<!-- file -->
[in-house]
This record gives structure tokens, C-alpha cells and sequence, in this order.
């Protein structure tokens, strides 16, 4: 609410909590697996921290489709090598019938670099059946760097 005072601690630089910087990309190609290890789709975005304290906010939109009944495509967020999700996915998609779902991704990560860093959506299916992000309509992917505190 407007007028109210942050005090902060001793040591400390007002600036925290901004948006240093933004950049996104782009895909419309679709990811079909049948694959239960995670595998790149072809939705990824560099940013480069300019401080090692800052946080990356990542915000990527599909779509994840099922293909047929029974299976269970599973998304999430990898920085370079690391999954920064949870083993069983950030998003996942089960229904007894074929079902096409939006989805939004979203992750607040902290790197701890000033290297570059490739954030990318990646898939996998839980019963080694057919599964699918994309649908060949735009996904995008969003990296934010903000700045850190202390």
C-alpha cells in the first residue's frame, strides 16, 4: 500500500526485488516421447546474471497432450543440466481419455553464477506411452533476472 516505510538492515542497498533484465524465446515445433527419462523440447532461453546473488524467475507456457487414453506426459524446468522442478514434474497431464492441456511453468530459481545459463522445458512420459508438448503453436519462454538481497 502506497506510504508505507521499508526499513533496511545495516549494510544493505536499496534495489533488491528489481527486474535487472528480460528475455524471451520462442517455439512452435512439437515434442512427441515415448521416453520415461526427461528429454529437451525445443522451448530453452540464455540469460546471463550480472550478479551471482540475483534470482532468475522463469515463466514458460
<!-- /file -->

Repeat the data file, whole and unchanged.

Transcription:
[in-house]
This record gives structure tokens, C-alpha cells and sequence, in this order.
């Protein structure tokens, strides 16, 4: 609410909590697996921290489709090598019938670099059946760097 005072601690630089910087990309190609290890789709975005304290906010939109009944495509967020999700996915998609779902991704990560860093959506299916992000309509992917505190 407007007028109210942050005090902060001793040591400390007002600036925290901004948006240093933004950049996104782009895909419309679709990811079909049948694959239960995670595998790149072809939705990824560099940013480069300019401080090692800052946080990356990542915000990527599909779509994840099922293909047929029974299976269970599973998304999430990898920085370079690391999954920064949870083993069983950030998003996942089960229904007894074929079902096409939006989805939004979203992750607040902290790197701890000033290297570059490739954030990318990646898939996998839980019963080694057919599964699918994309649908060949735009996904995008969003990296934010903000700045850190202390």
C-alpha cells in the first residue's frame, strides 16, 4: 500500500526485488516421447546474471497432450543440466481419455553464477506411452533476472 516505510538492515542497498533484465524465446515445433527419462523440447532461453546473488524467475507456457487414453506426459524446468522442478514434474497431464492441456511453468530459481545459463522445458512420459508438448503453436519462454538481497 502506497506510504508505507521499508526499513533496511545495516549494510544493505536499496534495489533488491528489481527486474535487472528480460528475455524471451520462442517455439512452435512439437515434442512427441515415448521416453520415461526427461528429454529437451525445443522451448530453452540464455540469460546471463550480472550478479551471482540475483534470482532468475522463469515463466514458460